People will keep trying to knock you down, whether it’s just a look from your classmate or a hurtful remark from your professor. You’re so used to being the best that it’s hard to adjust coming back down to level zero. That’s right, level zero. You are now the lowest level in this medical role playing game and it’s no surprise that better players will try snubbing you. The thing is, you can’t take what they say very seriously. Sure, they probably mean well, but to be honest, you don’t need extra negativity in your life. Listen, extract the useful, toss everything else out into the past.
Buy a decent notebook and an arsenal of pens. This will be your shield and sword for classes. Make consistent notes for each and every session you attend. I really wish I had done this- keeping a record of every class would have helped me to figure out how important each topic is. This is something you can’t gauge from uploaded powerpoint slides (they make everything look important actually) and at the end of the year when you’re having exams, you don’t have the time to go through everything.
Buy original editions of your textbooks. Please don’t buy second-hand or pirated copies! I know the textbooks seem really expensive but it’s a valuable investment! These books have to last you five years- buying anything less than the original will have you forced into buying the original before even one year is over. Here’s a list of must have textbooks:
- Textbook of Medical Physiology by Guyton and Hall
- Netter’s Atlas of Anatomy
- Snell’s Clinical Anatomy
- The Developing Human, Clinically Oriented Embryology by KLM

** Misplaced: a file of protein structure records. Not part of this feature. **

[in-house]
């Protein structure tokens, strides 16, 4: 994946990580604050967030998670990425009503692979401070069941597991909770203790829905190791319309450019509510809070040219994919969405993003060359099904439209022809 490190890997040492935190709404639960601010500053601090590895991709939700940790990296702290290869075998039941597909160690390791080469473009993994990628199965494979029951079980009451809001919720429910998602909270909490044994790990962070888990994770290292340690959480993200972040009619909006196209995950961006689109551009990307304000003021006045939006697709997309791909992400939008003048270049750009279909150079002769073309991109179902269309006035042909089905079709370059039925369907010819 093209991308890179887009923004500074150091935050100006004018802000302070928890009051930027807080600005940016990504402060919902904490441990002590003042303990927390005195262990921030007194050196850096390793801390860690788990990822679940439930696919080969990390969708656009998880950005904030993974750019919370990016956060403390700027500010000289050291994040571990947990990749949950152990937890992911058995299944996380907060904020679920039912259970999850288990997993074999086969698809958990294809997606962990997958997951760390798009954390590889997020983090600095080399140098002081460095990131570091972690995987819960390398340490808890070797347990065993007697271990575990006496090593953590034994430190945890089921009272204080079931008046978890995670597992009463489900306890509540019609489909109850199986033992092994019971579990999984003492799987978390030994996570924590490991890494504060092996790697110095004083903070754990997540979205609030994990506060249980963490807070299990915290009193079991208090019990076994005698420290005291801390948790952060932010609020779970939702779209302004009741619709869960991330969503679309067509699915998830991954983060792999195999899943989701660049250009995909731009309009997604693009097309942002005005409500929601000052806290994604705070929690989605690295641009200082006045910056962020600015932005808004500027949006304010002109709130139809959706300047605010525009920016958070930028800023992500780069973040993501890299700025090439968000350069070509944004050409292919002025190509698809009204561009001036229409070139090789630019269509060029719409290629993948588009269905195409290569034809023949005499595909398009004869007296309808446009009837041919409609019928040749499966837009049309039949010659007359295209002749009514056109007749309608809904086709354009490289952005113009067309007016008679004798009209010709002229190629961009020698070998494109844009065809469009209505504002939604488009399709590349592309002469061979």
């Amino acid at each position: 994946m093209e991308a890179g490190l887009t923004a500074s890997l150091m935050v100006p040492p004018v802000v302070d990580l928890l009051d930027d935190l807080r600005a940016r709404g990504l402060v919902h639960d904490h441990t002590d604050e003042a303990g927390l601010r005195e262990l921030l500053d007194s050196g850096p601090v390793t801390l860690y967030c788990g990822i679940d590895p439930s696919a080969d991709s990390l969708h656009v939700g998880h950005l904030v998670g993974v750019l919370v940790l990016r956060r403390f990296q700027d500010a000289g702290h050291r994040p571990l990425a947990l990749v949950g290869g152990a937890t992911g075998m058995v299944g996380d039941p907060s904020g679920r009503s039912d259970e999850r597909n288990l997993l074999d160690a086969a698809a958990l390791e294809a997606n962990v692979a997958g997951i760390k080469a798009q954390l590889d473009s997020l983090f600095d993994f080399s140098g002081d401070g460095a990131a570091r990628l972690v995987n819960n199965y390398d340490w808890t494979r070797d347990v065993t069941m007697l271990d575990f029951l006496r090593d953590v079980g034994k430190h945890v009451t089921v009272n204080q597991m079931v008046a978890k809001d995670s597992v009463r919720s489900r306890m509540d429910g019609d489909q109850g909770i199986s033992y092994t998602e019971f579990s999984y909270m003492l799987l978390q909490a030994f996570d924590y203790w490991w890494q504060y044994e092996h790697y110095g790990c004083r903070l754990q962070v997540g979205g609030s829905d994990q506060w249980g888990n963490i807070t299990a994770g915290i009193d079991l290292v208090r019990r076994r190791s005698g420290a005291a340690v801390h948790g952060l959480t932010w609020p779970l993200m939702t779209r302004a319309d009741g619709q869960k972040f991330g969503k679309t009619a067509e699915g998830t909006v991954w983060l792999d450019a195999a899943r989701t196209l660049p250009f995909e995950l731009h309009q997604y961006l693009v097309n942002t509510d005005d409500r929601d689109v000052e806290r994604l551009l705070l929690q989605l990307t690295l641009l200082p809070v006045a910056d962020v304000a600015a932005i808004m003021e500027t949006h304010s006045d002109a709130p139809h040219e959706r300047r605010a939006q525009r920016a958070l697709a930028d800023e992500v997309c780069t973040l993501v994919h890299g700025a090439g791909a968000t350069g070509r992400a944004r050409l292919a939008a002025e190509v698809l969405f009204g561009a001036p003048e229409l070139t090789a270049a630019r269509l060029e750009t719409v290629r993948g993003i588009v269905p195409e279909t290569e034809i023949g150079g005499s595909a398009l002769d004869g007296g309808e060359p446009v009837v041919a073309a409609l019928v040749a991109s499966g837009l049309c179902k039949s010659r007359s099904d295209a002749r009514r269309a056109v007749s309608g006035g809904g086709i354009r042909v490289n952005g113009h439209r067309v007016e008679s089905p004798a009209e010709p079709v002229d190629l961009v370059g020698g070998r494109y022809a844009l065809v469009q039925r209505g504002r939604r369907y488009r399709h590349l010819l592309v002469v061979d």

- Lippincott’s Illustrated Reviews: Biochemistry
- Junquiera’s Basic Histology, Text and Atlas
I also highly recommend buying the Board Reviews Series (I haven’t bought it yet, but I plan to because I spent like, quite a lot of time reading the PDFs, I’ve come to realize how useful this series is and plan on using this for second year).
If you are a med student in Islamabad, here’s a bookstore that caters specifically to medical students: Prince Book Depot, Basement Shop 4, City Arcade Plaza, I-8 Markaz Islamabad. Remember to buy a histology practical notebook and haemotoxylin/eosin pencils (basically, pink and purple expensive color pencils, don’t even ask)
Invest now and save time later. Don’t leave studying for the last minute. There’s just so much information, it’s going to feel very easy to postpone studying, but in the end, you’re going to have a mountain to conquer and you will probably die at the end- the point is, don’t procrastinate! Clear your concepts as they come!
Personally, I like making notes- a lot of notes- and I just had my professional examinations for first year and guess what? My notes are concise and give me everything I need to know- I didn’t open any of my books for the text (diagrams are a different story). And let me tell you, it’s much less stressful having three pages in your notebook summarizing a ten page chapter!
Watch videos. There are lots of videos available to cater to medical students. Watching these videos will help give you the bigger picture and let you see the relevance of your topic to other topics. Two of my favorite YouTube channels that I’ve subscribed to are KhanAcademyMedicine and Armando Hasudungan. Both of these channels have a large database of videos for a variety of topics. I really recommend going through these channels, subscribing and then using them to keep your concepts together, especially for revision, whether at the end of the week or before a test.
These are the main pieces of advice that I, at the end of first year, would have given myself when I started first year! I hope this, or some parts of this help you out as well! Have a nice week.